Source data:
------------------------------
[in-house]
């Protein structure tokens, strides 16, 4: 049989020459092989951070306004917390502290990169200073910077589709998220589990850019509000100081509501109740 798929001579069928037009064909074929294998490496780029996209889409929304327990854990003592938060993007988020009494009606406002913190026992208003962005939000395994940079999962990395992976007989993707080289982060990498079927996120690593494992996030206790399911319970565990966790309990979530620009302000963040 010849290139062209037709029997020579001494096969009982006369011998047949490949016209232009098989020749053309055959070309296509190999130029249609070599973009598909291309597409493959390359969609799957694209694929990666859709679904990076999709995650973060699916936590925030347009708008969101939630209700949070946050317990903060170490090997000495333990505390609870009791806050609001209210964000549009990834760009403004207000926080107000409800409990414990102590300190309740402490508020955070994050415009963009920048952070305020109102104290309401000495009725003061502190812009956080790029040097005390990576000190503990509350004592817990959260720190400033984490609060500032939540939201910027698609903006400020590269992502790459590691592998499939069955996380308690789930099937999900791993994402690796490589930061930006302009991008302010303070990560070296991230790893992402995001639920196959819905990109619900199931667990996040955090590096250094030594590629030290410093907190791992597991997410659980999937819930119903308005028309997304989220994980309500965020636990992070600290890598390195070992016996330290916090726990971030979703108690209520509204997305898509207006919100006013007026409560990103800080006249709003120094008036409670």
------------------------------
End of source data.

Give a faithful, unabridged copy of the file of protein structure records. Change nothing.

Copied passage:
[in-house]
């Protein structure tokens, strides 16, 4: 049989020459092989951070306004917390502290990169200073910077589709998220589990850019509000100081509501109740 798929001579069928037009064909074929294998490496780029996209889409929304327990854990003592938060993007988020009494009606406002913190026992208003962005939000395994940079999962990395992976007989993707080289982060990498079927996120690593494992996030206790399911319970565990966790309990979530620009302000963040 010849290139062209037709029997020579001494096969009982006369011998047949490949016209232009098989020749053309055959070309296509190999130029249609070599973009598909291309597409493959390359969609799957694209694929990666859709679904990076999709995650973060699916936590925030347009708008969101939630209700949070946050317990903060170490090997000495333990505390609870009791806050609001209210964000549009990834760009403004207000926080107000409800409990414990102590300190309740402490508020955070994050415009963009920048952070305020109102104290309401000495009725003061502190812009956080790029040097005390990576000190503990509350004592817990959260720190400033984490609060500032939540939201910027698609903006400020590269992502790459590691592998499939069955996380308690789930099937999900791993994402690796490589930061930006302009991008302010303070990560070296991230790893992402995001639920196959819905990109619900199931667990996040955090590096250094030594590629030290410093907190791992597991997410659980999937819930119903308005028309997304989220994980309500965020636990992070600290890598390195070992016996330290916090726990971030979703108690209520509204997305898509207006919100006013007026409560990103800080006249709003120094008036409670």